Mill Fire Near Weed Destroys Homes, Injures People, Closes Highway

More than 5,000 people were evacuated from the city of Weed in Siskiyou County on Friday after a fast-moving wildfire erupted in the area, damaging numerous homes and sending several people to the hospital.

Cal Fire spokeswoman Suzi Brady reported that the Mill Fire had grown to 2,580 acres by Friday evening, as scorching heat swept through the West and triggered a red flag warning from the National Weather Service for much of the northern Sacramento Valley. Lake Shastina, which is located beyond Weed, has been ordered evacuated as the fire has been fanned by high winds and is now threatening the community.

Mill Fire Near Weed Destroys Homes, Injures People, Closes Highway
Mill Fire Near Weed Destroys Homes, Injures People, Closes Highway

The injured individuals were taken to a nearby hospital, Brady said. It was unclear to her how many people had been harmed or what extent their injuries were.

Bob Hall, a member of the Weed City Council, has stated that “we lost quite a few homes” in the Lincoln Heights neighborhood. “The transmission was quite rapid.”
Residents of the area were nonetheless worried about the potential for harm, despite the fire’s move to the northwest, away from Weed. We have individuals on the opposite side of the wind, the councilman remarked. “There’s no heaven on the other side of the wind.”

At 6 o’clock there had been no word on whether or not the situation had been contained. The state of emergency in Siskiyou County was issued by Governor Gavin Newsom, who also revealed that California has received a federal emergency management agency grant to aid Cal Fire and other agencies in their battle against the Mill Fire.
There have been eight major fires in the far north of California this summer, with the McKinney Fire being the deadliest. The 60,000-acre fire that started in July in Siskiyou County, further west, spread to the Klamath National Forest, where it killed four people and destroyed 200 buildings.

About 70 miles to the southwest, in the rough hardwoods of Trinity and Humboldt counties, another wildfire, the Six Rivers Lightning Complex, has been blazing for almost a month now. Reports from the U.S. Forest Service indicated that they had managed to contain 64% of the blaze.

Weed’s mayor, Kim Greene, said the lumber mill that was severely damaged in the 2014 Boles Fire—Roseburg Forest Products—was a likely starting point for the mysterious Mill Fire. A representative for Roseburg confirmed that a portion of the company’s property was on fire but stated that authorities were unsure of the cause.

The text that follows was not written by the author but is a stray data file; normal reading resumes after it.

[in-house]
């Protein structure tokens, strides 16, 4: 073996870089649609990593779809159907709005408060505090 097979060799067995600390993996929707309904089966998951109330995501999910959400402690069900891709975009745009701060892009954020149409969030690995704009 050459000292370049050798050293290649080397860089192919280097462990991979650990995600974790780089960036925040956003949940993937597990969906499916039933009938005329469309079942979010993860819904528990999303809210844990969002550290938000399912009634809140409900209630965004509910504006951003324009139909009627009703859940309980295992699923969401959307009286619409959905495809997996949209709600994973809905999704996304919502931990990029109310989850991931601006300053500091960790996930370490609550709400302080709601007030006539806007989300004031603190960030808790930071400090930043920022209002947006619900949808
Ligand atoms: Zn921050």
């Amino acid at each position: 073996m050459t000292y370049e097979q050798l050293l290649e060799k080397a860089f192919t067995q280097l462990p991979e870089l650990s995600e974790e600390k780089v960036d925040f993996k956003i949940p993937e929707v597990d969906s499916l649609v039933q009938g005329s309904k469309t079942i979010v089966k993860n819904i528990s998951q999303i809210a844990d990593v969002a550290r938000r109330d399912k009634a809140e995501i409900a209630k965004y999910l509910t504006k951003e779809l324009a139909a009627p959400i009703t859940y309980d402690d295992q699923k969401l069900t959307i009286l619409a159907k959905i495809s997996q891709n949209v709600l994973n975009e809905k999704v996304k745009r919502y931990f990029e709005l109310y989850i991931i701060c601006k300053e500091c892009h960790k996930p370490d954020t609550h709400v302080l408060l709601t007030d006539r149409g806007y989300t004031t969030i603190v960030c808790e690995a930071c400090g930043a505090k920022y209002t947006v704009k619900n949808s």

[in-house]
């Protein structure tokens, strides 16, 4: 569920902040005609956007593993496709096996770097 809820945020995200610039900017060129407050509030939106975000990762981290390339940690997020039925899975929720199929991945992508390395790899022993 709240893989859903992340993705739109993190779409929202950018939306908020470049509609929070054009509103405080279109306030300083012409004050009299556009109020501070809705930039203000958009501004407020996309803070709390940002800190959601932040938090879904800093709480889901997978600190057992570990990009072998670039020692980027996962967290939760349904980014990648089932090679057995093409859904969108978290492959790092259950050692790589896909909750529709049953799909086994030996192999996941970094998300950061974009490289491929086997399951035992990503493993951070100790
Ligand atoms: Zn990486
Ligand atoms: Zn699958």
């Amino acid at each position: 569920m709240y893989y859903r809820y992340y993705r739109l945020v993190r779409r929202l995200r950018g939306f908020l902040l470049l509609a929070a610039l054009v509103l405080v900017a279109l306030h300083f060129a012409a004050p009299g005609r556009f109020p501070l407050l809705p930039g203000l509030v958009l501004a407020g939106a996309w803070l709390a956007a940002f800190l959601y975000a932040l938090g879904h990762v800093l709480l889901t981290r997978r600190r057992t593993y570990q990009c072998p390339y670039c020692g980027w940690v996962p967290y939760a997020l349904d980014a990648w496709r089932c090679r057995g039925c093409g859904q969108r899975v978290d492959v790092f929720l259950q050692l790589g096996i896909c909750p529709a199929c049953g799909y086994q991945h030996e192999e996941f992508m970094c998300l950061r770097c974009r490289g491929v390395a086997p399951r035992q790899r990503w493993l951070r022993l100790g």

At 12:49 p.m., the fire was reported after Cal Fire cameras linked to the AlertWildfire Network captured a huge column of smoke 50 miles south of the Oregon border in the city of Weed, home to 2,600 people.

After the devastating fire eight years ago, the whole town of Weed was told to leave. Siskiyou County Zonehaven reports that numerous mandatory evacuations have been issued in the area. Areas to the west of I-5, to the south of Highway 97, to the east of Weed, and to the north of Siskiyou County Highway 12A are all part of the required zones.
To begin with, the Siskiyou County Fairgrounds (1712 Fairlane Road, Yreka) served as both a temporary evacuation shelter and a safe haven for the livestock and other large animals of the evacuees. The American Red Cross reports that the Karuk Tribe’s wellness center at 1403 Kahtishraam in Yreka has been set up as an evacuation site for people.

Visit if you’d want the authorities to check on your pets or property.

By 2 p.m., residents of Lake Shastina, Big Springs, and the area north of Grenada along Interstate 5 were told to evacuate; by 3 p.m., the whole town of Carrick was told to flee. Cal Fire reported that buses brought Weed High School students to Mount Shasta High School.

After the Mill Fire started, six air tankers were redirected to the nearby Mountain Fire, which was burning west of Interstate 5 at the Gazelle Mountain region. Areas SIS-5203 and SIS-2337 were both issued mandatory evacuation orders due to the Mountain Fire.

At 6 o’clock in the evening, the Mountain Fire had already consumed some 300 acres of forest and was beginning to crown, according to the Cal Fire Siskiyou unit. The blaze 8 miles southeast of Gazelle was completely out of control.

According to Brady, a spokesperson for Cal Fire, the blaze had grown to around 300 acres by early evening and was tearing through a densely wooded area.

One dispatcher at the Mill Fire said, “We’ve got a disaster here.” We will strive to free some tankers, but for now this is our first priority.

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